Thursday, June 26, 2014

You've Got a Nothic Thing Coming

WotC has released a sample page of monsters from the Starter Box. Keep in mind that the whole point of the Starter Box is to train budding new DMs. That said, I think there’s both good and bad in what I’m seeing here:

First, the bad: why no picture of the nothic? Maybe it’s on another page? This is clearly a bizarre thing. Does it have working hands? Legs? Or does it move about upon a giant slimy tail, like a slug?

Nothics have traditionally been goofy-looking critters with no more backstory than “humanoid that wants to eat your face and has wacky eye powers.” Clearly, WotC wants to change this, and I love the notion of them being mutated wizards who have peered too long and too deep into the abyss. (Though doesn't that better fit warlocks?  And how, exactly, does one turn into a nothic?  What should PC wizards do to avoid such a fate, and can a foe trick them into it?)

But there’s so much that’s left to the imagination here. Do they have opposable thumbs? What do they want? Do they serve some dark cosmic being, or are they all Gollums-without-rings, lurking about in dark places and going on and on about eating raw fish?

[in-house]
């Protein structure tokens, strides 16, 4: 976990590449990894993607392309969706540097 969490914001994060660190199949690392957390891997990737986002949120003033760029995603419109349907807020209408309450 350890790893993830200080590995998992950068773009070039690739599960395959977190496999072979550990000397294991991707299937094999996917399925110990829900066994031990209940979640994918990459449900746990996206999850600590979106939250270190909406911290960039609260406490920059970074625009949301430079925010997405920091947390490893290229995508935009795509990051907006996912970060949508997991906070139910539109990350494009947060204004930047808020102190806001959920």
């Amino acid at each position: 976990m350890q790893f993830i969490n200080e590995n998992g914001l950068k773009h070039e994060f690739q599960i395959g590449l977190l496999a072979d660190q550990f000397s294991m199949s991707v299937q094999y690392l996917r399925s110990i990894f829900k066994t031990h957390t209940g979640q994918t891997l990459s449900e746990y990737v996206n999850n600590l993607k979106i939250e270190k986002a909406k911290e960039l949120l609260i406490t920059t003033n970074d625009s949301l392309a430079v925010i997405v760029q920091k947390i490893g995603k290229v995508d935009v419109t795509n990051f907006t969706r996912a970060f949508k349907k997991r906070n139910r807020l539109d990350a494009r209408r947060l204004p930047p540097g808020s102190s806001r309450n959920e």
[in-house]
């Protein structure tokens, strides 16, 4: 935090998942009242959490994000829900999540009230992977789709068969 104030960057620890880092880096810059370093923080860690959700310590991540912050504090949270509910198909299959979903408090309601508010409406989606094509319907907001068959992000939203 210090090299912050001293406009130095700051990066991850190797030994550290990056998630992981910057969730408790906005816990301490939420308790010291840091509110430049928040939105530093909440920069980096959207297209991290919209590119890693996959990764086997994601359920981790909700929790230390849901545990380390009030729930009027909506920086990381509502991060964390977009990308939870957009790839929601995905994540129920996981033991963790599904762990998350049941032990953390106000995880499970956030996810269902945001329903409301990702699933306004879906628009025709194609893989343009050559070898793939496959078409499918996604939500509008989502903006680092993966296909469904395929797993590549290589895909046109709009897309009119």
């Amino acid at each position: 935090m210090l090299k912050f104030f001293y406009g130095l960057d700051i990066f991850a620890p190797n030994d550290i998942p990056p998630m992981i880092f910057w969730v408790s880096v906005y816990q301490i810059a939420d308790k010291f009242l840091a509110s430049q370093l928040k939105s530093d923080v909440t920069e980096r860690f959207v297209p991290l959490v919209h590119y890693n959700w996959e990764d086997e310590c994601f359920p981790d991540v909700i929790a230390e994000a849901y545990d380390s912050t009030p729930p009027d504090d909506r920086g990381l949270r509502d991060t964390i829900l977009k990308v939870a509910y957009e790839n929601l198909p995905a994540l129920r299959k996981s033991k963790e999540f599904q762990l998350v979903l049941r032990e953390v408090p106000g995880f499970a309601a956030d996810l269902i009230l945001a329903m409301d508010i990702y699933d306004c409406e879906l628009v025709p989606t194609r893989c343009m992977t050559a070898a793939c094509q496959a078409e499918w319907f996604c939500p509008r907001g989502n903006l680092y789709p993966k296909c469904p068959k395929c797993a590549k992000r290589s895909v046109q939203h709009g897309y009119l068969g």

The answers to those questions can be happily campaign or even location-specific, with card-cheat, pants-wearing nothics in one location and feral, face-chewing nothics in another. But there are deeper issues with this description that cripple its utility at the table. How does their Rotting Gaze attack work? Is it a beam that shoots from the eye, and if so, can it be reflected with a mirror? Or does the nothic just manifest wild entropy in the flesh of its target? Or is it some sort of necrotic tear-spray?

In a computer game, the differences are fairly academic. In a tabletop RPG, they’re vital. Knowing something of how the attack works answers questions like:

  • can it penetrate magical defenses? Fog? Smoke?
  • can one character try to block the attack by leaping between the nothic and its target?
  • does the attack damage gear? Can it be used against inanimate objects like doors, ropes, chains, or blindfolds?
  • can the PCs harvest it and use it against foes after killing a nothic?

And that’s just what I can come up with off the top of my head about how players will tackle this odd critter. With only the (nearly complete lack of) clues in the description, it’s impossible to guess, which means nothics in one campaign will be fleeing at the sight of mirrors while in others they will be flinging necrotic tears with wild abandon.

Which isn’t that huge an issue in home games but is HUGE in organized play. And I kinda thought WotC wanted organized play to be a big thing now? 

And that all said, the weird insight ability is awesome! Can the nothic search for a secret in particular, or are they random? If the former, they’d make excellent interrogators and (ha-ha) private eyes.


Anonymous said...